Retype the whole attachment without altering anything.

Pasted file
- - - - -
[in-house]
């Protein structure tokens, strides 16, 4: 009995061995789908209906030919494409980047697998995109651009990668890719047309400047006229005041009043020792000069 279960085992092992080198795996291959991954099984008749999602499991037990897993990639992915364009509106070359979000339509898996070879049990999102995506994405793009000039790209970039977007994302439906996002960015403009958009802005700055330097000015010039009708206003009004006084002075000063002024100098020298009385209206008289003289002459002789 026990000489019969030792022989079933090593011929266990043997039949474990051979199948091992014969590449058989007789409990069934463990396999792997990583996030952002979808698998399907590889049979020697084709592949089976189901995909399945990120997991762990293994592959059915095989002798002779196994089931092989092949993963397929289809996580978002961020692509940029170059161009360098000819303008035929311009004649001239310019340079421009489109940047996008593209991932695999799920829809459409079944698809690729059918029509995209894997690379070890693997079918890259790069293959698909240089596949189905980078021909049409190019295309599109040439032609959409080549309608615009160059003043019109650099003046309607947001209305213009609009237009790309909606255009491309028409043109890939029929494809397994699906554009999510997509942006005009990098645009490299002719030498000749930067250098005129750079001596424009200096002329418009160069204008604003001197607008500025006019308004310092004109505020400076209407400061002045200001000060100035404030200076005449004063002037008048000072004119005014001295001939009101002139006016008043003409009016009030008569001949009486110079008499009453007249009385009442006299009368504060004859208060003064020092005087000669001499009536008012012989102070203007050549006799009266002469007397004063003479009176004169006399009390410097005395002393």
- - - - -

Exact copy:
[in-house]
């Protein structure tokens, strides 16, 4: 009995061995789908209906030919494409980047697998995109651009990668890719047309400047006229005041009043020792000069 279960085992092992080198795996291959991954099984008749999602499991037990897993990639992915364009509106070359979000339509898996070879049990999102995506994405793009000039790209970039977007994302439906996002960015403009958009802005700055330097000015010039009708206003009004006084002075000063002024100098020298009385209206008289003289002459002789 026990000489019969030792022989079933090593011929266990043997039949474990051979199948091992014969590449058989007789409990069934463990396999792997990583996030952002979808698998399907590889049979020697084709592949089976189901995909399945990120997991762990293994592959059915095989002798002779196994089931092989092949993963397929289809996580978002961020692509940029170059161009360098000819303008035929311009004649001239310019340079421009489109940047996008593209991932695999799920829809459409079944698809690729059918029509995209894997690379070890693997079918890259790069293959698909240089596949189905980078021909049409190019295309599109040439032609959409080549309608615009160059003043019109650099003046309607947001209305213009609009237009790309909606255009491309028409043109890939029929494809397994699906554009999510997509942006005009990098645009490299002719030498000749930067250098005129750079001596424009200096002329418009160069204008604003001197607008500025006019308004310092004109505020400076209407400061002045200001000060100035404030200076005449004063002037008048000072004119005014001295001939009101002139006016008043003409009016009030008569001949009486110079008499009453007249009385009442006299009368504060004859208060003064020092005087000669001499009536008012012989102070203007050549006799009266002469007397004063003479009176004169006399009390410097005395002393």